When it comes to memory, humans may be more like snails than elephants and this could, someday, help researchers better understand cognitive disorders, such as Alzheimer’s disease.
“Understanding how memories are formed and maintained is one of the major questions in modern neuroscience. This question is difficult to answer in the human brain because of is enormous complexity,” said Dr. Riccardo Mozzachiodi, Associate Professor at Texas A&M University-Corpus Christi. “Therefore, studying memory in simple animals, like snails, is crucial in providing insights about learning and memory in humans”.
November is National Alzheimer’s Disease Awareness Month and National Caregiver Month. According to the Alzheimer’s Association, over five million American’s are living with the disease and another 15 million are caregivers. Alzheimer’s attacks the brain and causes memory loss, leaving victims with the inability to successfully complete everyday tasks. With Mozzachiodi’s research findings on the basic mechanisms of memory, we are a small step closer to understanding how this disease causes memory loss.
Mozzachiodi has spent more than 15 years studying memory in snails and wrote a chapter for a book entitled “Invertebrate Learning and Memory.” The book, published by Academic Press, was released on Amazon in early August. In his chapter “Comparison of Operant and Classical Conditioning of Feeding Behavior in Aplysia”, Mozzachiodi reviews the work conducted by him and colleagues on the mechanisms of elementary forms of learning in the marine snails Aplysia.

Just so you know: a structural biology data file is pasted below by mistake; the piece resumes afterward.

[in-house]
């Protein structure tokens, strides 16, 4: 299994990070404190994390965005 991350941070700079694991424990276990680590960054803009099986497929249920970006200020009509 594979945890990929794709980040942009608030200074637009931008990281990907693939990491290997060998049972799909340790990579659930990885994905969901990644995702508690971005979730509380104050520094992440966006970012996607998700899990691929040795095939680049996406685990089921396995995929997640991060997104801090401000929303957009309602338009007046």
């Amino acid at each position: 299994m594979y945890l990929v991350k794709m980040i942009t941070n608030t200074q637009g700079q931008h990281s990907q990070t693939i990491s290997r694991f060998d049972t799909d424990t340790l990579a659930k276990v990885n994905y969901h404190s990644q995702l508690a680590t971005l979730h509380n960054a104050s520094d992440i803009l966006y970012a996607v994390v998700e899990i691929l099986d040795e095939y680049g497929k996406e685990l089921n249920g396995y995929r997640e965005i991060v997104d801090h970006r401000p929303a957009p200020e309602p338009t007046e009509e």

During his lab research, large marine snails are tested with injections to check their short-term memory. Mozzachiodi says this type of testing helps scientists better understand illnesses and the overall physiology of the human body and mind.
Mozzachiodi was chosen by the editors of the book to write this chapter because of his two decades of research in this area. He hopes his research will continue to put mankind on the map to understanding and curing diseases of the brain.
Mozzachiodi joined the Texas A&M- Corpus Christi faculty in August 2007 as an Assistant Professor of Neuroscience. He received his Ph.D. at the University of Pisa in Pisa, Italy, and was a post-doctoral fellow at the University of Texas Medical School at Houston.